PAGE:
I am absolutely delighted to share my review for Slow Slicing by Tony J Forder. This is a brilliant series and this latest one is a fabulously dark read. My huge thanks to Sarah at Book on the Bright Side Publicity for spot on the Blog Tour and for arranging my e-copy of this brilliant book.

I am away from Social Media at the moment so any shares would be massively appreciated ❤

Let me show you what this one is all about…

The bestselling author of the compelling DI Bliss crime series is back with another stunning novel.

WHEN DEATH BECOMES THE KINDEST CUT OF ALL
When slices of flesh and body parts are discovered in different areas of the country, DI Bliss and his team are tasked with running the operation. After Bliss realises the victims have been subjected to a specific form of torture, it leads him to a cold case involving the brutal and bloody murder of a woman in London twenty-six years earlier.

As the team discover links between their victims, the murdered woman, and gangland crime, they begin a dangerous investigation into both the past and the present. But Bliss is stumped, unable to decide if the current spate of mutilations are acts of revenge or the result of ageing criminals seeking to hide their despicable actions. Following a leak to the media, Bliss’s reaction may have dire consequences.

With the hunt for the victims at fever point, Bliss uncovers evidence steering him in the direction of one particular individual. The only problem being, his prime suspect is the one person it cannot possibly be. When Bliss orders a sting operation, the astonishing truth is revealed. And that’s when things really start to go wrong…

The stunning DI Bliss series of fast-paced police thrillers will appeal to fans of authors like Michael Connelly, Joy Ellis, Peter James, Robert Bryndza and Angela Marsons. Tony J Forder is also the bestselling author of Degrees of Darkness, Scream Blue Murder and Cold Winter Sun.

Purchase from Amazon UK (this is an affiliate link)

Oh Wow! The author has really gone to the dark side with the 7th book in the DI Bliss series. It involves body parts turning up in random areas. When I say body parts, I don’t mean like a head, or a leg, I mean a chunk of flesh! I did say he had gone dark, didn’t I?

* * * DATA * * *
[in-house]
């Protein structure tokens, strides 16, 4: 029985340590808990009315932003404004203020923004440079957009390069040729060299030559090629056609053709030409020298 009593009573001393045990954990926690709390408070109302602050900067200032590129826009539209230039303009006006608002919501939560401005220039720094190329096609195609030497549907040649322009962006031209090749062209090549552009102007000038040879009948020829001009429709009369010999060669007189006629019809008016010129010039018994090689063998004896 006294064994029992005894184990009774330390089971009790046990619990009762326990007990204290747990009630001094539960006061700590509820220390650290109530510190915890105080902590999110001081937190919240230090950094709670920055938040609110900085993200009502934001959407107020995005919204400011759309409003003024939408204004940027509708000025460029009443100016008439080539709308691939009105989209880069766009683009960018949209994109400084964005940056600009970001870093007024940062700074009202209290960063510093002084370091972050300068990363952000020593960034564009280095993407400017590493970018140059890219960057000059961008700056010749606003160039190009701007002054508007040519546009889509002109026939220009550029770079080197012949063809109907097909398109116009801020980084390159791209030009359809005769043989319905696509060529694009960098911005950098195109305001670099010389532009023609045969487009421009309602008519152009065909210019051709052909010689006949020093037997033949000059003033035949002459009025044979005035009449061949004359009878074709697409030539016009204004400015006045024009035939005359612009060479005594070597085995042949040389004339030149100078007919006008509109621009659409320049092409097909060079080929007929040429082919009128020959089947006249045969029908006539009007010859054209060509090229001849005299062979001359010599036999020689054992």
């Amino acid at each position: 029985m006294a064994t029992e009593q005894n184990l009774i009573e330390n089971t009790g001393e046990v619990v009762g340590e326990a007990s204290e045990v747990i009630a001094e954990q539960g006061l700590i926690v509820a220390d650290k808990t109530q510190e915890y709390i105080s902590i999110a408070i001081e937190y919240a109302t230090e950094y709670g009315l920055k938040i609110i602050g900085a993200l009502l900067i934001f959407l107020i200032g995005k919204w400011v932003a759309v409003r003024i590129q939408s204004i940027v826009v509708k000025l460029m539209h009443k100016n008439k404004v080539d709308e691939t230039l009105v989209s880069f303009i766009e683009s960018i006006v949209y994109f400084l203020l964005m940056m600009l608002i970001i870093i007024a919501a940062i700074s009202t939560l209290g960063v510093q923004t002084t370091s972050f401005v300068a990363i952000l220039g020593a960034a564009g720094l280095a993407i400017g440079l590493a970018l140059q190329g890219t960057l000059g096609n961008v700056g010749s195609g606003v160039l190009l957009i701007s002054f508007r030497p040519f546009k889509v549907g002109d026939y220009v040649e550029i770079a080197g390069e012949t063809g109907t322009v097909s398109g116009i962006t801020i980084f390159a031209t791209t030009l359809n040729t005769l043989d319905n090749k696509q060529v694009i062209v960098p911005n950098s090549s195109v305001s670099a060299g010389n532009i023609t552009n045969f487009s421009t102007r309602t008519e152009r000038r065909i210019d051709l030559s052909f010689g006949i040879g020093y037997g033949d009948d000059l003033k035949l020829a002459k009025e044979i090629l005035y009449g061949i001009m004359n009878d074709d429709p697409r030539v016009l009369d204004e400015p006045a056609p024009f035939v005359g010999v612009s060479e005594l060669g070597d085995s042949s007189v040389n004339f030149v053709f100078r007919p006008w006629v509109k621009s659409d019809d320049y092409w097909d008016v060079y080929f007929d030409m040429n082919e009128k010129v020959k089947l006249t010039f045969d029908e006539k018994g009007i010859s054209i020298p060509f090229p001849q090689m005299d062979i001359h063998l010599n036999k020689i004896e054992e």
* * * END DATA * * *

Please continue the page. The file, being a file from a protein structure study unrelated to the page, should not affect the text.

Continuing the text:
I felt that this is one of the more challenging cases for Jimmy Bliss and his team have had to deal with. There are three body parts and the first one falls under the Bliss’s team at Peterborough, when another two pieces are found in other areas it makes sense to form a Joint Task Force to pool resources.

As odd as it may sound, the further two body parts were kind of a lead that Bliss and his team needed, their investigation had fallen flat, no leads, no clues and no evidence. With more discoveries, the emphasis and drive to solve the case is renewed. Again another dark side!

With a large investigation, there are a lot of moving parts, pressure mounts and nerves are frayed. The team are tired and still, the investigation goes on. Bliss may be a blunt and to the point old boy, but he does have a very big heart and this is very evident in this story. The author has woven a sense of doubt into Bliss and this leads him to think back over his past and think about the future. He loves his job, in fact his job keeps him sane but he does stand on a few toes.

This is a complex story and it has many parts that are all linked, so in some respects, it has one storyline. There are lots of little parts that need slotting into place before the bigger picture is seen, very much like a jigsaw that has no picture on the box and you are left puzzling which bit fits where. But at no time did I feel lost or confused, I felt in the loop of the story and was more curious with each chapter.

This is a brilliant story and one that I got into from the very first dark and disturbing chapter. The banter between Bliss and his sidekick Penny Chandler is great and at times hilarious and definitely had me laughing. The story didn’t feel fast, but methodical and deliberate and this kind of matched the storyline, it wasn’t until later that the pace picked up and for me, it made it a cracking read.